Set in 1890, the story focuses on Passepartout, a Chinese thief who steals a valuable jade Buddha and then seeks refuge in the traveling companionship of an eccentric London inventor and adventurer, Phileas Fogg, who has taken on a bet with members of his gentlemen's club that he can make it around the world in a mere 80 days, using a variety of means of transportation, like boats, trains, balloons, elephants, etc. Along the way, Passepartout uses his amazing martial arts abilities to defend Fogg from the many dangers they face.. One major threat to their adventure is a detective that's following them. Why? Just as Fogg and Passeportout left London, a major bank was robbed, with Fogg suspected of using the "around the world" trip as an excuse to escape.. Their path from London and back includes stops in Paris, Turkey, India, China and USA. Written by
About 1 hour and 44 minutes into the movie, we see Lord Kelvin in his office playing with the metal spring which we know as the Slinky. As he's playing with it he's humming the song "It's Slinky!" from the old Slinky television commercial. See more »
When the Buddha is returned to the shrine, joss sticks can be seen burning in front of it when it is viewed from behind. They disappear in shots from the side and front. See more »
Around the World in 80 Days (2004), starring Jackie Chan, currently has an IMDb user rating of 5.7. And they say it's one of the biggest flops in history, having failed to recoup more than a fraction of its (estimated) $110 million budget.
I say, give it time! Overseas box office plus rentals and DVD sales - this movie will turn a profit in the end. As I understand it, movie companies now make most of their money off the rental market, so I am rather mystified to hear that a movie flopped just because it didn't earn back its cost at the U.S. box office in the first couple of months of release. Doesn't seem like a fair and complete calculation to me.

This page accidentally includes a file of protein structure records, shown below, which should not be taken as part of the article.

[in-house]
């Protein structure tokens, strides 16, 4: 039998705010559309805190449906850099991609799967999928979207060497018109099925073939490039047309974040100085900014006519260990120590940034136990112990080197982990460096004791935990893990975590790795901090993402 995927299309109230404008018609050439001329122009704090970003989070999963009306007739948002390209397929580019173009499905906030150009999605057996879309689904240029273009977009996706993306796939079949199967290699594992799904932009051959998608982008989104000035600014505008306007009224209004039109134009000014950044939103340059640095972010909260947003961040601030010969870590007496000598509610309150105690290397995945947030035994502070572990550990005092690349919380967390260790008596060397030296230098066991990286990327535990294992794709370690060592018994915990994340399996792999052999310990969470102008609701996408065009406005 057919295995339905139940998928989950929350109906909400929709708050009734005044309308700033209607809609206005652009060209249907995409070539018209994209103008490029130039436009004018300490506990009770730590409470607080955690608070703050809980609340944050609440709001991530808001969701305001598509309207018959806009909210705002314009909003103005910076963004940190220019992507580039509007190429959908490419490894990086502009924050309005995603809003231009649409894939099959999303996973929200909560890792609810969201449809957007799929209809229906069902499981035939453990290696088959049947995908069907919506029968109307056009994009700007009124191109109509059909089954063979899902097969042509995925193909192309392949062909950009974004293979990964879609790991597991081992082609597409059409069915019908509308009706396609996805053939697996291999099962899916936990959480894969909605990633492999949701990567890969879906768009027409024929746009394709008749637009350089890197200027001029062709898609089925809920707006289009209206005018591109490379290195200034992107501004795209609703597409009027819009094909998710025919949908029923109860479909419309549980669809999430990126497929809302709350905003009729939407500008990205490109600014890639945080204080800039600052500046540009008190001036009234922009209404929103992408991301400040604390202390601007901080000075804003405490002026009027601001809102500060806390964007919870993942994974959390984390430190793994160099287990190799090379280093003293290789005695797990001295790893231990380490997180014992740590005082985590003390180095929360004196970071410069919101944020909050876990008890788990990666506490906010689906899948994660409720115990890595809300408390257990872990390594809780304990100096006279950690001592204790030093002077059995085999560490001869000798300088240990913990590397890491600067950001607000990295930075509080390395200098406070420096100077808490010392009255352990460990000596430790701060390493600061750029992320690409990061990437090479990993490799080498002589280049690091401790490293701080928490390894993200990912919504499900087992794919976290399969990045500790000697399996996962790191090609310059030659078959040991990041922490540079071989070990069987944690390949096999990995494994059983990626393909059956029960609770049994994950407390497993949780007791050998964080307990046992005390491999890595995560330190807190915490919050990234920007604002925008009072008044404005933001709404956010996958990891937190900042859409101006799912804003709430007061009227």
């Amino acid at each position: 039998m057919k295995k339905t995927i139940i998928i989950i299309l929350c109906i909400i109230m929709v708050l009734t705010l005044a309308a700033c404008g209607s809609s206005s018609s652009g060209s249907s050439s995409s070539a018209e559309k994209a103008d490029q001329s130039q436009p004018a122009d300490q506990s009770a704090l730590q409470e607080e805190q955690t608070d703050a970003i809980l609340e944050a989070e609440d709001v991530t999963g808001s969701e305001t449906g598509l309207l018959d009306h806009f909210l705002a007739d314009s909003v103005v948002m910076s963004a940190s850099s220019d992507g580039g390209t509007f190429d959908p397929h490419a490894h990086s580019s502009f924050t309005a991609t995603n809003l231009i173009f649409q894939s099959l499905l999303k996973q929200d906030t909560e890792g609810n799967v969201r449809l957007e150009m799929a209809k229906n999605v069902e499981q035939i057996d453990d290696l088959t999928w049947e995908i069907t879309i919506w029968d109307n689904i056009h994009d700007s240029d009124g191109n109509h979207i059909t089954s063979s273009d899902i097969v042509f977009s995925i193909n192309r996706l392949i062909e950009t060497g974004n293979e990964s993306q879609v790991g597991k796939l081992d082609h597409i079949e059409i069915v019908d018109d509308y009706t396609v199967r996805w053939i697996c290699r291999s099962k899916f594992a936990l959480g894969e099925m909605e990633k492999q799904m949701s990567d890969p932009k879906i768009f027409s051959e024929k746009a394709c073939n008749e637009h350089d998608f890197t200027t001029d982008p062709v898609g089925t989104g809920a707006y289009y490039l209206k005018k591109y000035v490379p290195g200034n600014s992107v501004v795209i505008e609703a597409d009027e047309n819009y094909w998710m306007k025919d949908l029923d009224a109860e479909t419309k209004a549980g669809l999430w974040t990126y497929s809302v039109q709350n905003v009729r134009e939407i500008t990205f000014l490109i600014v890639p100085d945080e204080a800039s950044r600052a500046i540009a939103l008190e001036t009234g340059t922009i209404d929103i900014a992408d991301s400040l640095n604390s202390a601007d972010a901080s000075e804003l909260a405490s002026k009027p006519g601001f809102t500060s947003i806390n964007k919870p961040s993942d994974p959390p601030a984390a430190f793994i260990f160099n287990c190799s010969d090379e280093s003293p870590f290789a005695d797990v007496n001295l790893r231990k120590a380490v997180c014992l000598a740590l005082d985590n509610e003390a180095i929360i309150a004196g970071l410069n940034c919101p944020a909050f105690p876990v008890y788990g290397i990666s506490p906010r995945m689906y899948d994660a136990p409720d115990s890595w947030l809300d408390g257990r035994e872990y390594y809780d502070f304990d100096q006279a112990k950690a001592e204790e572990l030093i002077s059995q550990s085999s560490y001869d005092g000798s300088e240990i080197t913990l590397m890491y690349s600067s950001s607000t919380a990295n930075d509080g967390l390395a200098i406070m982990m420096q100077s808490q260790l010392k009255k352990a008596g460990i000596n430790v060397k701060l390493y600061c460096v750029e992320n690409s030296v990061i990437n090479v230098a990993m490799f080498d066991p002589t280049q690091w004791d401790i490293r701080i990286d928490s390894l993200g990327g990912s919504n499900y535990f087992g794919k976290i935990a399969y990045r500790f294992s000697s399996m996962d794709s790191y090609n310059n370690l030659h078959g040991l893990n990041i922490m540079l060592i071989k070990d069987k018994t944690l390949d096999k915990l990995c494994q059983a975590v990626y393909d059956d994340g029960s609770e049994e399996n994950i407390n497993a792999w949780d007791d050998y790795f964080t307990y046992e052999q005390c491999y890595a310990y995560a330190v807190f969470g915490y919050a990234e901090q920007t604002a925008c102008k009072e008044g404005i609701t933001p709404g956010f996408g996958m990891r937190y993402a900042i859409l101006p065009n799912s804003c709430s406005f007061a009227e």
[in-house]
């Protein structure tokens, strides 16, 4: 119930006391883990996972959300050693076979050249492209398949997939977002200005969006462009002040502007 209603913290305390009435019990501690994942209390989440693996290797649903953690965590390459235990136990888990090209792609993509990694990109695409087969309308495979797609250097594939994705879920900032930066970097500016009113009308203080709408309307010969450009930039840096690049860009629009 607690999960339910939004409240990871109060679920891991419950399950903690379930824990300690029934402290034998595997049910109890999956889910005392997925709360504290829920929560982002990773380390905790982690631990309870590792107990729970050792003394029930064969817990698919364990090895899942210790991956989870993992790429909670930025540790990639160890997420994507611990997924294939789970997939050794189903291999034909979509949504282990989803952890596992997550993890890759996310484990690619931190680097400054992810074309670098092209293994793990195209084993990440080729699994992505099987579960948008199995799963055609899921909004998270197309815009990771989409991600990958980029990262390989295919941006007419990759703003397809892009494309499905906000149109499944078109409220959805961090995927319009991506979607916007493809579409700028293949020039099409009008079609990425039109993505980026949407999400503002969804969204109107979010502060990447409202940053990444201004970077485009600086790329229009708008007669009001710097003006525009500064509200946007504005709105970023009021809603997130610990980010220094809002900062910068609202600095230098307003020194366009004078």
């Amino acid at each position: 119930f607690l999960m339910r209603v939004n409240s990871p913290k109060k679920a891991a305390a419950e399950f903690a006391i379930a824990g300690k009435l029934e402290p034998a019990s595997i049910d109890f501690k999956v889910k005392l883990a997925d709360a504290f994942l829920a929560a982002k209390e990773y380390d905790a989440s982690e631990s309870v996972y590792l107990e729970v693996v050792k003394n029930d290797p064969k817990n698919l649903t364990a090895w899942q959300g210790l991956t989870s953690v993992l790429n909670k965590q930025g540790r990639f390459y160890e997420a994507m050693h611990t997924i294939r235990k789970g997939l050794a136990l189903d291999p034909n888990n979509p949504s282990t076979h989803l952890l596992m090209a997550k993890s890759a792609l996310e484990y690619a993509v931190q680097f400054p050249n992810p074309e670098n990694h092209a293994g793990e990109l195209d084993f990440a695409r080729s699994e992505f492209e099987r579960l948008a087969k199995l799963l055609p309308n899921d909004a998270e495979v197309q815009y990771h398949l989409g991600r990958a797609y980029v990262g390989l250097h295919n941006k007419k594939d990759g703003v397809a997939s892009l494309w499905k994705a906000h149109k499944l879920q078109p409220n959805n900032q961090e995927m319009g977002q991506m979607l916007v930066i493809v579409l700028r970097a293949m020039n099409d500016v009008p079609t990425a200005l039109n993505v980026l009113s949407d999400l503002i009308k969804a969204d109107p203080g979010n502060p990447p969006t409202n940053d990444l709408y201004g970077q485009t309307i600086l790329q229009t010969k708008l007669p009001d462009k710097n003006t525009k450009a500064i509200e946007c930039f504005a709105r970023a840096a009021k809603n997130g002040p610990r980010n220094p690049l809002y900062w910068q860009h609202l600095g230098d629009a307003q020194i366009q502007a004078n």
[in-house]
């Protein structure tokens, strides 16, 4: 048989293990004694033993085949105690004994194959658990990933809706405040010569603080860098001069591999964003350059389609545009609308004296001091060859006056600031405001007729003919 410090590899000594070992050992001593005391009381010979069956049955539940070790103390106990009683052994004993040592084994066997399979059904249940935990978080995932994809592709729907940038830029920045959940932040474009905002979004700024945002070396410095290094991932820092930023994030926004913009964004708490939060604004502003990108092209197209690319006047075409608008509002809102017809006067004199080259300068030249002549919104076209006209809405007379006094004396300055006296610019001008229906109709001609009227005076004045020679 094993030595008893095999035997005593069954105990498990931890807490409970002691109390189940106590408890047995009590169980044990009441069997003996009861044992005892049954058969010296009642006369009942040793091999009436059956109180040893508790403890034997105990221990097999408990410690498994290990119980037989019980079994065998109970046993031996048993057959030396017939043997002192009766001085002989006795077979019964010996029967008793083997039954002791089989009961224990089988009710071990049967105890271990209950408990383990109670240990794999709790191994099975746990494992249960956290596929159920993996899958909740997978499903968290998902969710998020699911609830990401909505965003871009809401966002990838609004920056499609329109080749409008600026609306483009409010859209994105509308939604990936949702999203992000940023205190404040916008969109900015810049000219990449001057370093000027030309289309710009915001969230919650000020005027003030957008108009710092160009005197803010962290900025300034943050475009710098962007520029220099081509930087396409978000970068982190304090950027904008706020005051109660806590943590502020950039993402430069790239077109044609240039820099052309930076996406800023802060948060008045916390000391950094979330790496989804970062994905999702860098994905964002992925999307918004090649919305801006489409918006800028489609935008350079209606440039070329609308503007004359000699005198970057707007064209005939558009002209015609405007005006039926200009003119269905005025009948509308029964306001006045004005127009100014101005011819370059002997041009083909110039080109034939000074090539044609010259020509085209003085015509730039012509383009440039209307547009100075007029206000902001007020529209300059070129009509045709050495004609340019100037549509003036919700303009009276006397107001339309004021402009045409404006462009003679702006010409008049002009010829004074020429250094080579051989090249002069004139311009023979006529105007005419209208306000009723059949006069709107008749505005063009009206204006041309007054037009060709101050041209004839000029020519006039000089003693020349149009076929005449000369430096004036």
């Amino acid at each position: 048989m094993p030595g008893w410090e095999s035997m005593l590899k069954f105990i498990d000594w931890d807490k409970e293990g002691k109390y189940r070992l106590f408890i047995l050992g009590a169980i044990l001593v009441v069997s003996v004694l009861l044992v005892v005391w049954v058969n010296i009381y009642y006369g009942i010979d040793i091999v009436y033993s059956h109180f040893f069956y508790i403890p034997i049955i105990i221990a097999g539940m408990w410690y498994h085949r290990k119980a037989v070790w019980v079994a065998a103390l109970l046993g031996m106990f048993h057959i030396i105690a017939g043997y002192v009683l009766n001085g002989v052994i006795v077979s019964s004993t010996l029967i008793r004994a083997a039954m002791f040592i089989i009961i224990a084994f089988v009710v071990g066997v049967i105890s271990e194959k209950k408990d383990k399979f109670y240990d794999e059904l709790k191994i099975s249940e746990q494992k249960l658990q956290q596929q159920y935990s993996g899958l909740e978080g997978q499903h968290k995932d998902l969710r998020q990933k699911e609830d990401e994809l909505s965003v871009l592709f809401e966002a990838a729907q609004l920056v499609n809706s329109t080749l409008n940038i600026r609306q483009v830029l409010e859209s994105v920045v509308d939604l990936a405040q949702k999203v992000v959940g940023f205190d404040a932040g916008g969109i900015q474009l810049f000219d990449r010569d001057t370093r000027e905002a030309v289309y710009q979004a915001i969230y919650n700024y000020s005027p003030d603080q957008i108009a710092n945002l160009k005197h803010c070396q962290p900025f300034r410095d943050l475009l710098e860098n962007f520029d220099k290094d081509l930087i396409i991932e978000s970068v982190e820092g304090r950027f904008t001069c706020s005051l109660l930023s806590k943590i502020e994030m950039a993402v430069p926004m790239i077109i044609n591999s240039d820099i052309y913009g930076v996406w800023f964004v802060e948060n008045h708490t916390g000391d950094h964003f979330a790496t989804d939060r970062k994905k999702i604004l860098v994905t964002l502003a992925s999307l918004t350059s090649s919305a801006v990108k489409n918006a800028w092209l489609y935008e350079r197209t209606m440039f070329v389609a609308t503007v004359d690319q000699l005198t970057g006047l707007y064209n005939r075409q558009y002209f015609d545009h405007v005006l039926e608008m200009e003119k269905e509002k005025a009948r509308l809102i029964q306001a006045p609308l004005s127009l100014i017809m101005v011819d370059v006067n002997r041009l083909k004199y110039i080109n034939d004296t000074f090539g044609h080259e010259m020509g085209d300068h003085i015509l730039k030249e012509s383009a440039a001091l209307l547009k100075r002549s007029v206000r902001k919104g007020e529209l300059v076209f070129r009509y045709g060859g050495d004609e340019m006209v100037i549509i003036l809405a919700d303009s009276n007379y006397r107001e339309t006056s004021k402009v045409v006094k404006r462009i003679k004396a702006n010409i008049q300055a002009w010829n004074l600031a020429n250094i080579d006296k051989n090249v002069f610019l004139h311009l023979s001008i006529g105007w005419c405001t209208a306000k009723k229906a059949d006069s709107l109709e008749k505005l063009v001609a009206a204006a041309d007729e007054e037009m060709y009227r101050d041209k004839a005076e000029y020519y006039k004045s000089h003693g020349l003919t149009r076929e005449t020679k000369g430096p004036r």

Anyway, I go to the trouble of wondering about this because I thought this was a great and delightful romp of a comedy, and I believe posterity will be much kinder to it than "5.7". The movie is witty, beautiful, well-acted and contains virtually everything any kung fu adventure fan's heart can desire. Before watching it, I thought it would be more faithful to the original book, so I was surprised to see the Ten Tigers of Kwantung, and let me say the surprise was 100% positive. This movie is, absolutely first and foremost, a comedy. And it is something so rare as a literate one, which does not ridicule the premise it is based on. The movie makes the only right choice, namely to update the classic story and add new levels and new ideas, which keeps it fresh and adventurous. Let's face it, Jules Verne's science no longer holds up in the present day, so we have to make modified versions of the stories for a modern audience (hence also the very entertaining updated version of Journey to the Center of the Earth: The Core).
To see this movie as a remake of the 1956 movie - which seems to be the position that many reviewers take - is completely faulty. This is a riff/homage to the original novel, having nothing whatsoever to do with any previous movie version.
I thought Jackie Chan's part in this movie was great fun, and I was very entertained throughout. I can't think why it bombed in the U.S. I'm gonna get it on DVD very soon.
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